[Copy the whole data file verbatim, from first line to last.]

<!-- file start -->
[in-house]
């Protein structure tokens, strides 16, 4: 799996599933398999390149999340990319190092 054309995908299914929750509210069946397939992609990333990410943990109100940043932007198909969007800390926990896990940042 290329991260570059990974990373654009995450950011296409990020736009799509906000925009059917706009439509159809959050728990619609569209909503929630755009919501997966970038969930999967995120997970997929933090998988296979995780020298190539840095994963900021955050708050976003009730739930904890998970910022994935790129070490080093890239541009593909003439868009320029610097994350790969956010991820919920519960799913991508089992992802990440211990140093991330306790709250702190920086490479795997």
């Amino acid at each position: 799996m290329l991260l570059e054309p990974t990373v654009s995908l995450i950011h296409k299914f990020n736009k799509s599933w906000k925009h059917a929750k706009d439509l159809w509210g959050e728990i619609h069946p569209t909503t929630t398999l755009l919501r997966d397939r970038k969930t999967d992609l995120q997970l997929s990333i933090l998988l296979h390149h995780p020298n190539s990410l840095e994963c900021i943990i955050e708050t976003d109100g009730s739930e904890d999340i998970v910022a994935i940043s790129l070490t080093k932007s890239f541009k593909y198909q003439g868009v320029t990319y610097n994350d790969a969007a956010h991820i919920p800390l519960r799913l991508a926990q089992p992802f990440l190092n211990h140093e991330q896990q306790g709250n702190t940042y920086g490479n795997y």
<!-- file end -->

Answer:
[in-house]
């Protein structure tokens, strides 16, 4: 799996599933398999390149999340990319190092 054309995908299914929750509210069946397939992609990333990410943990109100940043932007198909969007800390926990896990940042 290329991260570059990974990373654009995450950011296409990020736009799509906000925009059917706009439509159809959050728990619609569209909503929630755009919501997966970038969930999967995120997970997929933090998988296979995780020298190539840095994963900021955050708050976003009730739930904890998970910022994935790129070490080093890239541009593909003439868009320029610097994350790969956010991820919920519960799913991508089992992802990440211990140093991330306790709250702190920086490479795997």
């Amino acid at each position: 799996m290329l991260l570059e054309p990974t990373v654009s995908l995450i950011h296409k299914f990020n736009k799509s599933w906000k925009h059917a929750k706009d439509l159809w509210g959050e728990i619609h069946p569209t909503t929630t398999l755009l919501r997966d397939r970038k969930t999967d992609l995120q997970l997929s990333i933090l998988l296979h390149h995780p020298n190539s990410l840095e994963c900021i943990i955050e708050t976003d109100g009730s739930e904890d999340i998970v910022a994935i940043s790129l070490t080093k932007s890239f541009k593909y198909q003439g868009v320029t990319y610097n994350d790969a969007a956010h991820i919920p800390l519960r799913l991508a926990q089992p992802f990440l190092n211990h140093e991330q896990q306790g709250n702190t940042y920086g490479n795997y």